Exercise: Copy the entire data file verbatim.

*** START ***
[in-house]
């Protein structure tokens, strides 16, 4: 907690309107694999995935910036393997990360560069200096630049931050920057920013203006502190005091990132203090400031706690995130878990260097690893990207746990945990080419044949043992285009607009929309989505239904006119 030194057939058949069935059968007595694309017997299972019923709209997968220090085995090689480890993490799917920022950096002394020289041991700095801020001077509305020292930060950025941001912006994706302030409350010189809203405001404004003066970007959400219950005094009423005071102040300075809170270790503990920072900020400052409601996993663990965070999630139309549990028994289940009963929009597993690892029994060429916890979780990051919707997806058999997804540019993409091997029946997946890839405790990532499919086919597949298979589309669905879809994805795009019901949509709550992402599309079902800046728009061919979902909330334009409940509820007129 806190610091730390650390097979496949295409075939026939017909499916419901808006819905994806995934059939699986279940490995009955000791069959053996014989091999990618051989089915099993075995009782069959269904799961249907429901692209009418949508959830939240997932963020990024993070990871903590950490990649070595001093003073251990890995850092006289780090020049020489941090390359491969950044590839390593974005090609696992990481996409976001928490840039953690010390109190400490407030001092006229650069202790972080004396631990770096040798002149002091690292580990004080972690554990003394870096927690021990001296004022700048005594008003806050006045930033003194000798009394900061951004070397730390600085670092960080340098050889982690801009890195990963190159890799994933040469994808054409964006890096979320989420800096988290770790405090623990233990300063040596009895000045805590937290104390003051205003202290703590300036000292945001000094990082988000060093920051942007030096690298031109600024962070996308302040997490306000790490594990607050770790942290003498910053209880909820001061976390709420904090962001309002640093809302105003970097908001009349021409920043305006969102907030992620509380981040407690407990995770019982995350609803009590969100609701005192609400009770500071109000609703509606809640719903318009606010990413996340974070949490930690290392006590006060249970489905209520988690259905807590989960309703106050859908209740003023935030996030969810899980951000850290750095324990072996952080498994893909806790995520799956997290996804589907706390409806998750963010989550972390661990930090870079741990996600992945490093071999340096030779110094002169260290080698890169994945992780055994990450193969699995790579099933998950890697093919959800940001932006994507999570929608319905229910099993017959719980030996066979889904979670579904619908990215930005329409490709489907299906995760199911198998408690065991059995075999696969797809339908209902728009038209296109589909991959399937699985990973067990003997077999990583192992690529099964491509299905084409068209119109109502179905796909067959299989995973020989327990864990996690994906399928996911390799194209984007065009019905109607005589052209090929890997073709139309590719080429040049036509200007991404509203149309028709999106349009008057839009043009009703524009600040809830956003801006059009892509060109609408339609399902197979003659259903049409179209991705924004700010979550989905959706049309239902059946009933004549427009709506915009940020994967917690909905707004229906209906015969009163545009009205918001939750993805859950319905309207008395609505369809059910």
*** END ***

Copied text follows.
[in-house]
């Protein structure tokens, strides 16, 4: 907690309107694999995935910036393997990360560069200096630049931050920057920013203006502190005091990132203090400031706690995130878990260097690893990207746990945990080419044949043992285009607009929309989505239904006119 030194057939058949069935059968007595694309017997299972019923709209997968220090085995090689480890993490799917920022950096002394020289041991700095801020001077509305020292930060950025941001912006994706302030409350010189809203405001404004003066970007959400219950005094009423005071102040300075809170270790503990920072900020400052409601996993663990965070999630139309549990028994289940009963929009597993690892029994060429916890979780990051919707997806058999997804540019993409091997029946997946890839405790990532499919086919597949298979589309669905879809994805795009019901949509709550992402599309079902800046728009061919979902909330334009409940509820007129 806190610091730390650390097979496949295409075939026939017909499916419901808006819905994806995934059939699986279940490995009955000791069959053996014989091999990618051989089915099993075995009782069959269904799961249907429901692209009418949508959830939240997932963020990024993070990871903590950490990649070595001093003073251990890995850092006289780090020049020489941090390359491969950044590839390593974005090609696992990481996409976001928490840039953690010390109190400490407030001092006229650069202790972080004396631990770096040798002149002091690292580990004080972690554990003394870096927690021990001296004022700048005594008003806050006045930033003194000798009394900061951004070397730390600085670092960080340098050889982690801009890195990963190159890799994933040469994808054409964006890096979320989420800096988290770790405090623990233990300063040596009895000045805590937290104390003051205003202290703590300036000292945001000094990082988000060093920051942007030096690298031109600024962070996308302040997490306000790490594990607050770790942290003498910053209880909820001061976390709420904090962001309002640093809302105003970097908001009349021409920043305006969102907030992620509380981040407690407990995770019982995350609803009590969100609701005192609400009770500071109000609703509606809640719903318009606010990413996340974070949490930690290392006590006060249970489905209520988690259905807590989960309703106050859908209740003023935030996030969810899980951000850290750095324990072996952080498994893909806790995520799956997290996804589907706390409806998750963010989550972390661990930090870079741990996600992945490093071999340096030779110094002169260290080698890169994945992780055994990450193969699995790579099933998950890697093919959800940001932006994507999570929608319905229910099993017959719980030996066979889904979670579904619908990215930005329409490709489907299906995760199911198998408690065991059995075999696969797809339908209902728009038209296109589909991959399937699985990973067990003997077999990583192992690529099964491509299905084409068209119109109502179905796909067959299989995973020989327990864990996690994906399928996911390799194209984007065009019905109607005589052209090929890997073709139309590719080429040049036509200007991404509203149309028709999106349009008057839009043009009703524009600040809830956003801006059009892509060109609408339609399902197979003659259903049409179209991705924004700010979550989905959706049309239902059946009933004549427009709506915009940020994967917690909905707004229906209906015969009163545009009205918001939750993805859950319905309207008395609505369809059910």